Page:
I've also had this insight and the VCR is the most obvious recent example.
The big next example is consumer level VR, which is like large flat screens:
I've been expecting a big breakthrough on that front for a while. About every
6 months I search the net for signs of an imminent explosion of consumer VR,
to no avail. I now think retina painters will be the ticket on the display
front, which puts that breakthrough c. 5 years off at the earliest. I wonder
what level of processor power is needed?

In a message dated 98-01-02 23:11:05 EST, Tim May writes:

> >One area I think will get BIG very soon is knowledge management
> >software of various kinds. We now have information, and we are getting
> >better at information management (still far to go there, but we are
> >advancing). The logical step is software to manage quality information
> Now I'm _really_ skeptical about his one. Not because it doesn't sound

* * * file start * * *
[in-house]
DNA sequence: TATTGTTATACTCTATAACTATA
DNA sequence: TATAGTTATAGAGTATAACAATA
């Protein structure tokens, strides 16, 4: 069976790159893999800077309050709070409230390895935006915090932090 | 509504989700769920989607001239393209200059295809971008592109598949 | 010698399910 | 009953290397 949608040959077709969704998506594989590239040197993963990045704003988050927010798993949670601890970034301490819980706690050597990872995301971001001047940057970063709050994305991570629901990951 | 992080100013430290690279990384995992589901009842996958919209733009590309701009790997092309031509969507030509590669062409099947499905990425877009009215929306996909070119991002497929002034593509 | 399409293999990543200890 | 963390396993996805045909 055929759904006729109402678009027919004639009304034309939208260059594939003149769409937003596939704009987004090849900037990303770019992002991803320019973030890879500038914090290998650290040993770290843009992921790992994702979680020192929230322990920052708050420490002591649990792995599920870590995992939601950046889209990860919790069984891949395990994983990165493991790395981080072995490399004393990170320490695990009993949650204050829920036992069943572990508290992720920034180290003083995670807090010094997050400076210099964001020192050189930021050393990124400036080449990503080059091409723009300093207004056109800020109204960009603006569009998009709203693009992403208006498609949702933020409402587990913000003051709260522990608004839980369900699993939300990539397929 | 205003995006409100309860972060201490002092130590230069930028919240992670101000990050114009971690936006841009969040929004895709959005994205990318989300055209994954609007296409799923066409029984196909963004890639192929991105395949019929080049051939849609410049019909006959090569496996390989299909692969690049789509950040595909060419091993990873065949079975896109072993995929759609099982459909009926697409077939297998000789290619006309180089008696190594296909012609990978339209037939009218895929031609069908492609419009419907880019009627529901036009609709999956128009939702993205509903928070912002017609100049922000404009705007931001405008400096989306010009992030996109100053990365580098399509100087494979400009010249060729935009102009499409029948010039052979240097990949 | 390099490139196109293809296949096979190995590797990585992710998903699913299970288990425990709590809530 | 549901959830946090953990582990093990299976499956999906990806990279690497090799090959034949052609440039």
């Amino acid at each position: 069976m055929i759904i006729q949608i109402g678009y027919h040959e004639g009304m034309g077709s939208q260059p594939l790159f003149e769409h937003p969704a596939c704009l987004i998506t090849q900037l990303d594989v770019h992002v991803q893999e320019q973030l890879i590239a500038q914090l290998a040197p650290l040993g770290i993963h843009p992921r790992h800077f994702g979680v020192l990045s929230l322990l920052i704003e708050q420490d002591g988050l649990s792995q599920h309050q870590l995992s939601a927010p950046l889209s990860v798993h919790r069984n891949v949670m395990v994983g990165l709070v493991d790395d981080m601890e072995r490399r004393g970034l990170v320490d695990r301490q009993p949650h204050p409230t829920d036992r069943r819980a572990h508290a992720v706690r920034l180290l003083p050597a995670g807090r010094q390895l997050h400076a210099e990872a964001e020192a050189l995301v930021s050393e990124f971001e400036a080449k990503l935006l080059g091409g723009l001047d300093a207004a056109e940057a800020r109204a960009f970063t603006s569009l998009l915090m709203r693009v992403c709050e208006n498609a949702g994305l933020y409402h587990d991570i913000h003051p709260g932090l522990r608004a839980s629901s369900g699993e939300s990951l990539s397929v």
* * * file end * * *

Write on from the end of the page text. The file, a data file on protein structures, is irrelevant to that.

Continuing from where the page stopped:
> nice..."knowledge management" is like motherhood. But what's it mean?
> [snip]
> Yeah, but these are the "Net," again. Look to those areas for

At least in one lucrative market, it probably is some form of advanced AI.
Location of relevant authorities from the constantly growing corpus of
reported decisions is a very profitable business in a common law system such
as ours. The West Publishing Company created one of the first commercial
"knowledge empires" with the development of their paper-based data structure,
the "key numbering system" for case reporters about a hundred years ago. The
only significant advance on that development came about 25 years ago with the
introduction by Lexis (followed quickly by West's system, Westlaw) of the
first large online text database with Boolean searching. Although this WAS a
significant advance, the shortcomings of reliance on such a system are well-
known in the legal profession. (Imagine the kinds of mistakes a spell-checker